Carmen

Last night we went to see 'Carmen' at the Royal Opera House. It's a great little opera (sung in French), starting with the music to that Weird Al Yankovic track, 'The Beer Song':

Oh... what is the malt and liquor?
What gets you drunken quicker?
What comes in bottles or in cans? (Beer)

(What.... that was a cover? Really?)

It was really great, sumptuous music, the woman playing Carmen really had that classical stereotypical spanish wenchy type of swing to her, the toreadors were fun too.

At the interval we went out on the balcony, for a view over Covent Garden. It was about 8:40pm, but it was still surprisingly empty for the last friday before the 25th December.

Carousel in Covent Garden

However, as we left at the end of the evening with both the Royal Opera House and the theatre where the Lion King is playing disgorging their audiences it soon felt busy!

The plot of Carmen is rather basic, and perhaps a little disjointed at times - though it's easy enough to follow (surtitles were provided). It was amusing in the first act to have a great big long piece singing the praises of the tobacco workers and cigarettes in general!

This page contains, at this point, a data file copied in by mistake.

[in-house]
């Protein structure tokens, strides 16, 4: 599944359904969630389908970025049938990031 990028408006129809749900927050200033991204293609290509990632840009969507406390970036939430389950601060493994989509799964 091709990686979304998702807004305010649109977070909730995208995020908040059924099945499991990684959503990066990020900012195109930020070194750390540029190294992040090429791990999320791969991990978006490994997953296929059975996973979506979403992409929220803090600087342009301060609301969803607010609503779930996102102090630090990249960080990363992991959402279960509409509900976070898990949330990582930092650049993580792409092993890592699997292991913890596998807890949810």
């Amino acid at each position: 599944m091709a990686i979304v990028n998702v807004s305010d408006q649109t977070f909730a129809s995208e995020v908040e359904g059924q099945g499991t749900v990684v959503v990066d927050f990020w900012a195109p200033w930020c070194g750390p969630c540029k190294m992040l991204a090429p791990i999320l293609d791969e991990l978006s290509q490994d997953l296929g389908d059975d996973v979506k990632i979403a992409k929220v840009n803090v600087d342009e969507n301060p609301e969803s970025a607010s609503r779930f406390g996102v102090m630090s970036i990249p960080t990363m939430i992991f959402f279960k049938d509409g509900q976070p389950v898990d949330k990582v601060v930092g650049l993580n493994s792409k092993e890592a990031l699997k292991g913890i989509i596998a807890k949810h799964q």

Dans l'air nous suivons des yeux,
La fumée,
La fumée,
Qui vers les cieux,
Monte, monte parfumé
Cela mongentiment, A la tête, à la tête.
Tout doucement, Cela vous met l'â me'en fête!
Le doux parler, le doux parler des amants, c'est fumée!

'Toreador' was a good section, and had us tapping out feet along with the music.

Toréador en garde! Toréador! Toréador!
Et songe bien, oui, songe en combatant, Un oeil noir te regar---de!
Et que l'amour t'attend, Toréador!
L'amour, l'amour t'attend.

I wasn't able to follow all of the French (heck, if it had been sung in English I wouldn't have followed it all - I tend to find sung lyrics really hard to follow, thankfully most songs have lots of redundancy) - but I had a good stab at it. I glanced at the surtitles as we went through to be sure I wasn't getting lost - the surtitles were done pretty sympathetically, I thought. Not updating on every line (especially where lines were repeated, and the meaning was already clear).

A nice evening out.... and as always the Royal Opera House itself was a stunning piece of architecture.